Dip Buyers Missing in Europe Risks Seven-Year Rebound Tradeby
Rally trend after weekly slumps wasn't always true before 2009
Traders are betting on more stock swings with no Fed support
For seven years, every time European stocks tumbled as much as they did last week, the result has been gains for bulls who stuck around. Something has changed that could threaten the cycle.
Yes, valuations are around where they were when a more than 25 percent rally began a year ago. Yes, economic indicators have been beating forecasts. And yes, since 2009, every Euro Stoxx 50 Index weekly drop that exceeded 7 percent led to a rally of 16 percent on average in the following three months.
This time, though, Federal Reserve support is gone, and before its aggressive stimulus came into the picture, rebounds following slumps happened only half of the time.
Stimulus has been among the main drivers of confidence for stock investors, helping global equities gain as much as $47.8 trillion in value. While the European Central Bank’s quantitative-easing program is still in full swing, disappointment over President Mario Draghi’s update triggered the biggest December plunge since 2002, just as the Fed increased its interest rates amid growing concerns that China’s slowdown will hamper the global recovery.
“Draghi’s QE is not quite enough for a strong European rally,” said Kevin Lilley, who manages European equities at Old Mutual Global Investors in London. His firm oversees about $32 billion. “It’s happening just as the Fed is pulling away, so it’s not exactly fresh support for markets. We’re just transferring from one side to the other, with the added ingredient of China’s slowdown getting in the way of a smooth transition.”
After a rebound on Tuesday, the Euro Stoxx 50 closed 20 percent below its high in April. The gauge added 0.3 percent today, paring gains of as much as 2 percent in afternoon trading. UBS Group AG said 80 percent of the indicators it tracks -- ranging from options trading to an investor survey and sector rotation trends -- are more bearish than before the region’s QE program started last year, according to a Jan. 8 note.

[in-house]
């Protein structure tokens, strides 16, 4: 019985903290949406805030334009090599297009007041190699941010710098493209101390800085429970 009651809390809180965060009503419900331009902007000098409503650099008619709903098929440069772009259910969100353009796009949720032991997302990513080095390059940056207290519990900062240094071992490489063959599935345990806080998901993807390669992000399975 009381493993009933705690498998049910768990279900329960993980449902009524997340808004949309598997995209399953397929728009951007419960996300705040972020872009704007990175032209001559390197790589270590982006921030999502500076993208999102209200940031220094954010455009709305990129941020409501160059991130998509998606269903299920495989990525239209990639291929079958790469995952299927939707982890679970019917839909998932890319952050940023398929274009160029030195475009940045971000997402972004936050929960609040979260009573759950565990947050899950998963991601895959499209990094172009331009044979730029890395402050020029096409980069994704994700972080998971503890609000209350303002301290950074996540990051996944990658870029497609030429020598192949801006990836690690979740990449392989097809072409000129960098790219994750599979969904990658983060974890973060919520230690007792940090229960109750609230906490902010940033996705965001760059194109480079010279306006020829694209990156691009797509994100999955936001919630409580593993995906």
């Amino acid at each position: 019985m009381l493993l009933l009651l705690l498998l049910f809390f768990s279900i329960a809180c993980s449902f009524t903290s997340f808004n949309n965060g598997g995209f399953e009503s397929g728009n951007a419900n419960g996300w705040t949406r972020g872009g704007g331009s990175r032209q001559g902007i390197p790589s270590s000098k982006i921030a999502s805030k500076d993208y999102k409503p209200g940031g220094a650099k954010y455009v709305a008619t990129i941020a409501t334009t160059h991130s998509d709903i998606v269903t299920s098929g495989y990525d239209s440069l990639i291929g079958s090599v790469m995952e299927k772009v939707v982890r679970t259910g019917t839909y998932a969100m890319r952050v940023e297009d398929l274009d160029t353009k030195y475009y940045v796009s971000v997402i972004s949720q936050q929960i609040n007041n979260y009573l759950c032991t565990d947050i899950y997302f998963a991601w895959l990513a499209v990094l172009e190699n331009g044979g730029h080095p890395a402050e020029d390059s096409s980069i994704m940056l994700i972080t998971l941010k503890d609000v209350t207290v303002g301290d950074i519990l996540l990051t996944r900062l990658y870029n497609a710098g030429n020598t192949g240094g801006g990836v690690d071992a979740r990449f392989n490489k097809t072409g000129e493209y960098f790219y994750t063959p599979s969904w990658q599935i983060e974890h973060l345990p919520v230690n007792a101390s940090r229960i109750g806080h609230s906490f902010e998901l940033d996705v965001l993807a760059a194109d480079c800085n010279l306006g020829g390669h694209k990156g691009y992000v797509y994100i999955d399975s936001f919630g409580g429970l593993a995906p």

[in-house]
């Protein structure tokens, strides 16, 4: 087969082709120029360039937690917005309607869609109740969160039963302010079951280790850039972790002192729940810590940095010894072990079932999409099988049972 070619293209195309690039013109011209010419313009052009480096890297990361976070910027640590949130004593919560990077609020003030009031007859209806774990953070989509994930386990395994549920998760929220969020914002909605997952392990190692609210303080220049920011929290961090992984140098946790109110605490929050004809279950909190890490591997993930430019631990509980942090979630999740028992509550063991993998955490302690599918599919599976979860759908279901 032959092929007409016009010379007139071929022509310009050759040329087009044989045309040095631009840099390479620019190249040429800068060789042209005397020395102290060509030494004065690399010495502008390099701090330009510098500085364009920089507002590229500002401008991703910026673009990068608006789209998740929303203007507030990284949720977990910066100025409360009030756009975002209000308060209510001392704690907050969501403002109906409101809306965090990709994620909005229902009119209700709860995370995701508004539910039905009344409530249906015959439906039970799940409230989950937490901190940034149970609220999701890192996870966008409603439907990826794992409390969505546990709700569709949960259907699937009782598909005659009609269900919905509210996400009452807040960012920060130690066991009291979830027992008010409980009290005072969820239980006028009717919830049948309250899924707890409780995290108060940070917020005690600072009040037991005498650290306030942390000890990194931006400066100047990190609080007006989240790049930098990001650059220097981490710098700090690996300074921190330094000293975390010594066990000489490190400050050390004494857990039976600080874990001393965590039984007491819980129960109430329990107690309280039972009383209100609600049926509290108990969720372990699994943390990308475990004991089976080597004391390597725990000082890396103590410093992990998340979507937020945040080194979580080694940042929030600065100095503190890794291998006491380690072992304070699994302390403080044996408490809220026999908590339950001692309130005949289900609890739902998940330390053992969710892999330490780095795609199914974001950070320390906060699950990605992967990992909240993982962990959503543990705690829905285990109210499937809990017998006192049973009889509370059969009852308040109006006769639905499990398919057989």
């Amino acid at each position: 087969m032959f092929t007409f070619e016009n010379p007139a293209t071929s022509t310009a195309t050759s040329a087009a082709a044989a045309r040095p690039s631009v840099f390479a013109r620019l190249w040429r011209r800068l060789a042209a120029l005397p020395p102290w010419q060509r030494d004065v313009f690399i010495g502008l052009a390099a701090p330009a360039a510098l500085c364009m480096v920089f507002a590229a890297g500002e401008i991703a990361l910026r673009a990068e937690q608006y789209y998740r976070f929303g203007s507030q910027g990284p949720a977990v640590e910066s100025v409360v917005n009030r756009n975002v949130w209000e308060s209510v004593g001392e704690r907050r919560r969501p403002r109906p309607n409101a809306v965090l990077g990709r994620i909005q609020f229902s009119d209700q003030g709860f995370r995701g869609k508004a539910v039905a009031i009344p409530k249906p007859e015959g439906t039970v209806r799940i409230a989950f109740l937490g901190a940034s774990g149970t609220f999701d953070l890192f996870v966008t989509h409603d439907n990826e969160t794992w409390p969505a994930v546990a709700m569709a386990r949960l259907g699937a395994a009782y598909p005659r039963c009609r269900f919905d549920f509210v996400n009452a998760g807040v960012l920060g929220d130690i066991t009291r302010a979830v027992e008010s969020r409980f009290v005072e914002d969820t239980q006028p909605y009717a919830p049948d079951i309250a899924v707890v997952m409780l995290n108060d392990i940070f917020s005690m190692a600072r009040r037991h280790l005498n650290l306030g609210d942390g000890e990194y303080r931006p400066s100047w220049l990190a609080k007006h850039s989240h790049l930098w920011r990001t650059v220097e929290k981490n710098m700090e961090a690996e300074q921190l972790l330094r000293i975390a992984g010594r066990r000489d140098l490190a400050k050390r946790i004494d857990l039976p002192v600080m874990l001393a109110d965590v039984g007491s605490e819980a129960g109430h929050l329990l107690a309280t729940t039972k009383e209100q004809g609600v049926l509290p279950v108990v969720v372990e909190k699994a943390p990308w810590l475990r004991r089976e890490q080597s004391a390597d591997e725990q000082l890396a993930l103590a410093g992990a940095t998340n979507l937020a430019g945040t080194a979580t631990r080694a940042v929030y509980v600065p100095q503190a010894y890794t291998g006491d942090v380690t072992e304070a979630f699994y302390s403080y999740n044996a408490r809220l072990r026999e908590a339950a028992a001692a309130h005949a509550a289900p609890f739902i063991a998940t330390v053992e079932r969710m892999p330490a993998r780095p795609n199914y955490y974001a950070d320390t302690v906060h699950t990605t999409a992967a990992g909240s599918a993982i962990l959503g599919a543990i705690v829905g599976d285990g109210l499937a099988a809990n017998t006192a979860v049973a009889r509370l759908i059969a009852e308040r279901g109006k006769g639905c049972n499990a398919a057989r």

Since 1987, the Euro Stoxx 50 has slumped 7 percent or more in 16 weeks. While all four instances after February 2009 led to rallies in the next three months, looking further back to periods that included the 1987 crash, the dot-com bubble burst and the 2008 financial crisis offers a mixed picture. European shares rebounded only six times in the three months following such weekly plunges.
Banque Bonhote & Cie.’s Jean-Paul Jeckelmannremains optimistic. He started buying equities again this year, focusing on stocks that have been hurt the most, such as German carmakers and luxury-good companies Burberry Group Plc and Cie. Financiere Richemont SA, as well as defensive stocks like drugmaker Sanofi.
“I’m not sure whether we have found the bottom yet, but things are going to move in the opposite direction in the not-to-distant future,” said Jeckelmann, who helps manage $1.5 billion in equities as Banque Bonhote’s chief investment officer in Neuchatel, Switzerland. “The recovery isn’t solid, but it’s getting better and we get the feeling we’re getting out of the woods.”
Signs of an improving European economy have been rolling in. Recent unemployment and manufacturing data beat projections, and economic confidence is at the highest it’s been since 2011. Analysts project annual profit gains for Euro Stoxx 50 companies of more than 4 percent through 2018, and strategists have largely remained bullish on the region’s shares.
Yet the recent wave of selling sent Euro Stoxx 50 valuations back to where they were a year ago. As of Tuesday, the measure traded at 12.9 times its members’ projected earnings, or 22 percent lower than at its peak in April. And investors are preparing for more volatility, with a measure tracking expectations for equity swings up 29 percent this year.
“You can say that Draghi has been a bit unlucky with the timing of QE, or even behind the curve when he started,” said Peter Dixon, Commerzbank AG’s global equities economist in London. “There are limits to what central banks can do to markets. Yes, they can provide the liquidity, but if there are these other risks going on in the background, then that is bound to take the edge off.”